COUNT AND NON-COUNT NOUNSmars 22, 2010 à 2:38 | Publié dans beginner/debutant english, english (all) | Laisser un commentaire
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Read through the following conversations and try to understand the subject. Look up any words you don’t know.
GOING TO A RESTAURANT
Natalie: Good evening, we have a reservation for two, for half past eight, but we’re an hour early and want to eat now if it’s not too much trouble.
Waiter: We have one table free, so that’s fine. What’s the name please?
Waiter: Great, this way please. Here are some menus.
(Natalie and Robert sit down)
Natalie: So, what do you think of this place?
Robert: It’s nice, but it’s too busy. There are too many tables, there’s too much noise and there isn’t enough space.
Waiter: So, can I take your order?
Natalie: We’re not ready yet, but can we have some water please?
Robert: The desserts look delicious. There are too many options, I can’t decide.
Customer: Excuse me, waiter.
Waiter: Can I help you?
Customer: Yes, there is a problem with my food. My meal isn’t hot enough.
Waiter: Oh, I’m very sorry. I’ll return it to the kitchen.
Customer: Thank you. Also, I would like a glass of wine and some bread.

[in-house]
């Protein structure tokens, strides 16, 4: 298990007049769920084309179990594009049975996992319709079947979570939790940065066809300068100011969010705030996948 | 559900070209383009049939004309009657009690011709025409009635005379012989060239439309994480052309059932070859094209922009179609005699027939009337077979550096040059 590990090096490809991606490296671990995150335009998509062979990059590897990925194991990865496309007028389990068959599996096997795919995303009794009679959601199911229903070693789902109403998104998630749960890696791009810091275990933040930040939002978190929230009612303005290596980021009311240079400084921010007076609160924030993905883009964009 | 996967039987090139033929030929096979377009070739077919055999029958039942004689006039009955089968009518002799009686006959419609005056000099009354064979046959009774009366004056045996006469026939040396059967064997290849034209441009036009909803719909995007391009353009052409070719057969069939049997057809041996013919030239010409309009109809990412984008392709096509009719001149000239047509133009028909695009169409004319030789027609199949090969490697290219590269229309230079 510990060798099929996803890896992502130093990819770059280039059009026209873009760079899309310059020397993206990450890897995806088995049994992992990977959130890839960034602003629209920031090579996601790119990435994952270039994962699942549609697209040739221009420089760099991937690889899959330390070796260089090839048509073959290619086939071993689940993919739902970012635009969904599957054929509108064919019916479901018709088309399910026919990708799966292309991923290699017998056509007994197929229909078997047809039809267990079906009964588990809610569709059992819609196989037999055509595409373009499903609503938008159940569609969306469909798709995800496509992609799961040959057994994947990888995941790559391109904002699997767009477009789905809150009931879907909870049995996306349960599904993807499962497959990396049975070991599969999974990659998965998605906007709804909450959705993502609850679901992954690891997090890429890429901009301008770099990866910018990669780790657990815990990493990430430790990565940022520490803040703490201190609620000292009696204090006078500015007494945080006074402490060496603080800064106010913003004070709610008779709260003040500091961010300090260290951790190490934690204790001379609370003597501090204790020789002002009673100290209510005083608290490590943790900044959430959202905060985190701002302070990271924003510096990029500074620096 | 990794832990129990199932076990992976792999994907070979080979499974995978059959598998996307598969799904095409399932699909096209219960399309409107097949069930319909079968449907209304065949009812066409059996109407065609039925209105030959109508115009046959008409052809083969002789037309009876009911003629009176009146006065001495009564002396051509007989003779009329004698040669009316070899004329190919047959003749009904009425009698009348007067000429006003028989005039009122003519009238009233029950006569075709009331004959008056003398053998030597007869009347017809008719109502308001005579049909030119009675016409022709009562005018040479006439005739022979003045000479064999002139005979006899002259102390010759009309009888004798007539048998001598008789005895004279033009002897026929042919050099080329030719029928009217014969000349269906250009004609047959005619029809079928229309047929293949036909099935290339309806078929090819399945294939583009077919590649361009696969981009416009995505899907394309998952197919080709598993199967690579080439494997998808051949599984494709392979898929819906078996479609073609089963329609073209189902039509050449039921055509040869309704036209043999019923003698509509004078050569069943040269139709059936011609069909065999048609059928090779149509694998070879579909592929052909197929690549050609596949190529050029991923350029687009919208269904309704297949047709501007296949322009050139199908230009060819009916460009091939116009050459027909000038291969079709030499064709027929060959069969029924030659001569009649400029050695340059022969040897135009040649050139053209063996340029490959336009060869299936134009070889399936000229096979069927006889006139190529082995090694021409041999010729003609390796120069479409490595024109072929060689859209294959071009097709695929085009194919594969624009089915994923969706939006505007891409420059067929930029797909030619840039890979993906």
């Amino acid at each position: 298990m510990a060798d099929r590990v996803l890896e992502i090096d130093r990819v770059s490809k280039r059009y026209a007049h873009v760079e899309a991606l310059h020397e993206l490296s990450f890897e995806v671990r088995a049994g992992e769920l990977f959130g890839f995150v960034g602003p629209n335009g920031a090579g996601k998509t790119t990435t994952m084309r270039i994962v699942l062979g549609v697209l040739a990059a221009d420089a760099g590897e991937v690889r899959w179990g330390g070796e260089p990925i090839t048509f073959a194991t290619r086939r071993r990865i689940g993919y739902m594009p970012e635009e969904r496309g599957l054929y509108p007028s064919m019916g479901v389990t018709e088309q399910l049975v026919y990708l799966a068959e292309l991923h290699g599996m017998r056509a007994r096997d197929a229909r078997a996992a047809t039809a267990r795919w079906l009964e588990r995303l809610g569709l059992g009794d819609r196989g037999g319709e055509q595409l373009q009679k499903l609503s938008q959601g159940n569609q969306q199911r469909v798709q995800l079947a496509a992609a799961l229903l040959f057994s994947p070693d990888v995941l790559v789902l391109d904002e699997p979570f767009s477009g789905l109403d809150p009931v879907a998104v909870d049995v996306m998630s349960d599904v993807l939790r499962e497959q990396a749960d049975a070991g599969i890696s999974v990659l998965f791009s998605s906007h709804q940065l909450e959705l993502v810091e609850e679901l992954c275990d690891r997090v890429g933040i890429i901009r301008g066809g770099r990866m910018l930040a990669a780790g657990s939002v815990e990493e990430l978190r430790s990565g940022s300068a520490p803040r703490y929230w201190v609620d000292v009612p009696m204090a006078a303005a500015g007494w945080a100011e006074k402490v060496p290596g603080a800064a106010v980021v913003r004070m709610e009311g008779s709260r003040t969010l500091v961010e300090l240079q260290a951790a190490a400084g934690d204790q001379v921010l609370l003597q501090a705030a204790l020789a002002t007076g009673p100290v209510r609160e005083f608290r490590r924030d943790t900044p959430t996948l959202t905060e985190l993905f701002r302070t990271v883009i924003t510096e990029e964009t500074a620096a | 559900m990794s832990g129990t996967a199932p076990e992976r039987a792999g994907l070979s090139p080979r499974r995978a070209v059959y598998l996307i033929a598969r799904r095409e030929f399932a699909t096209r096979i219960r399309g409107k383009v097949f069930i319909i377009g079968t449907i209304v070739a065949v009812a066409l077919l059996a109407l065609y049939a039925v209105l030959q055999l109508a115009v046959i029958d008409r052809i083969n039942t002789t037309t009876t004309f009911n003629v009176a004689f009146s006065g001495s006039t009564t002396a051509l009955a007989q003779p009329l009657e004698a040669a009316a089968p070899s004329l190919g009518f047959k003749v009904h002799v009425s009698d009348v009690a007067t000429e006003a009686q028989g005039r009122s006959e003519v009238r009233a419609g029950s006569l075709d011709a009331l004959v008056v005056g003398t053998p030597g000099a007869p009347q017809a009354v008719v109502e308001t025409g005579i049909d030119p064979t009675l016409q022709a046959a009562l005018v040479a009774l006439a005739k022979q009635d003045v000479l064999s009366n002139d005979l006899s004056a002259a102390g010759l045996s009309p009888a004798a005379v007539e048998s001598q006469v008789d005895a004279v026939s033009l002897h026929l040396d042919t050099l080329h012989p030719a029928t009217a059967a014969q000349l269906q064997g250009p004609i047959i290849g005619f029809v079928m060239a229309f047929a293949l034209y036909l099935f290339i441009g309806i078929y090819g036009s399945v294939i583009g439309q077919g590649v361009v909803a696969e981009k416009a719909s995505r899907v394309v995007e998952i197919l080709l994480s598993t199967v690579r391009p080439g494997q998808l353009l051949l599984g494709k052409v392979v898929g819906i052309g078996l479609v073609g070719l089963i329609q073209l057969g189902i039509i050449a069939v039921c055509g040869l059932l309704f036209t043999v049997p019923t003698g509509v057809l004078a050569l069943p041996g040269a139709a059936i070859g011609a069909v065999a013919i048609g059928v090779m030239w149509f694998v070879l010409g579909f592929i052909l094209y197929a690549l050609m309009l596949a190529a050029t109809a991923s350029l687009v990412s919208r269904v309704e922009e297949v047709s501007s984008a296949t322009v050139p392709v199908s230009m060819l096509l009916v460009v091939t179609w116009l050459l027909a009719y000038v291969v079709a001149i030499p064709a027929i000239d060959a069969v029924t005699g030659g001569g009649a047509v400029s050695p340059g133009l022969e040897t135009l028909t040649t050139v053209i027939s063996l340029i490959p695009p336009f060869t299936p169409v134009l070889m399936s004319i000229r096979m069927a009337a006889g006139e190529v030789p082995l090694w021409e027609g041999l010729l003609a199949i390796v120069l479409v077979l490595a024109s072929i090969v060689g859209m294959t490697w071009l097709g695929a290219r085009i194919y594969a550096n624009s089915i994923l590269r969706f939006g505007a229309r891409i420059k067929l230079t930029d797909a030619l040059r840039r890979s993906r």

Waiter: Okay sure.
Parent: How are your meals, kids?
Kid 1: Mine is nice, but there isn’t enough cheese. I want more cheese on my pasta!
Kid 2: Me too, and there are too much vegetables. I don’t like vegetables.
Parent: You mean too many vegetables, and you can never have too many vegetables, they’re really good for you! Also, you already have too much cheese on your pasta.
COUNT AND NON-COUNT NOUNS
In English, nouns are either “countable” or “uncountable”. A count noun has a plural form, and a non-count noun has no plural.
e.g. count nouns car(s), friend(s), computer(s), class(es)
non-count nouns traffic, pasta, rice, pollution
NOTE: we use numbers and “a/an” with countable nouns, but we cannot use them with uncountable nouns. Instead we use “some” (e.g. a car, three glasses, one table, some water, some rice, a pasta, three traffic etc.).
We use different expressions depending on whether the noun is countable or uncountable.
COUNT nouns: (there are) too many / too few / fewer
NON-COUNT nouns: (there is) too much / too little / less
Go back through the three dialogues and find examples of count and non-count nouns.
e.g. “…if it’s not too much trouble” = non-count noun
Now look at the following words. Are they count or non-count nouns?
Now look at the following sentences. Are they correct or incorrect? If you aren’t sure, then look up the words in a dictionary.
- There were too much people at the party, it was really crowded.
- If there is less noise then everyone can sleep better.
- Don’t you think there are too many pollution in this city?
- There are too few public beaches.
- There is too little rice for everyone.
- There is too much confusion over who is in charge.
- Next year there will be fewer traffic because the price of gas in increasing.
- There is fewer water in Africa than in Canada.
- There is too much corruption in the world.
- There is too many greed in the world.
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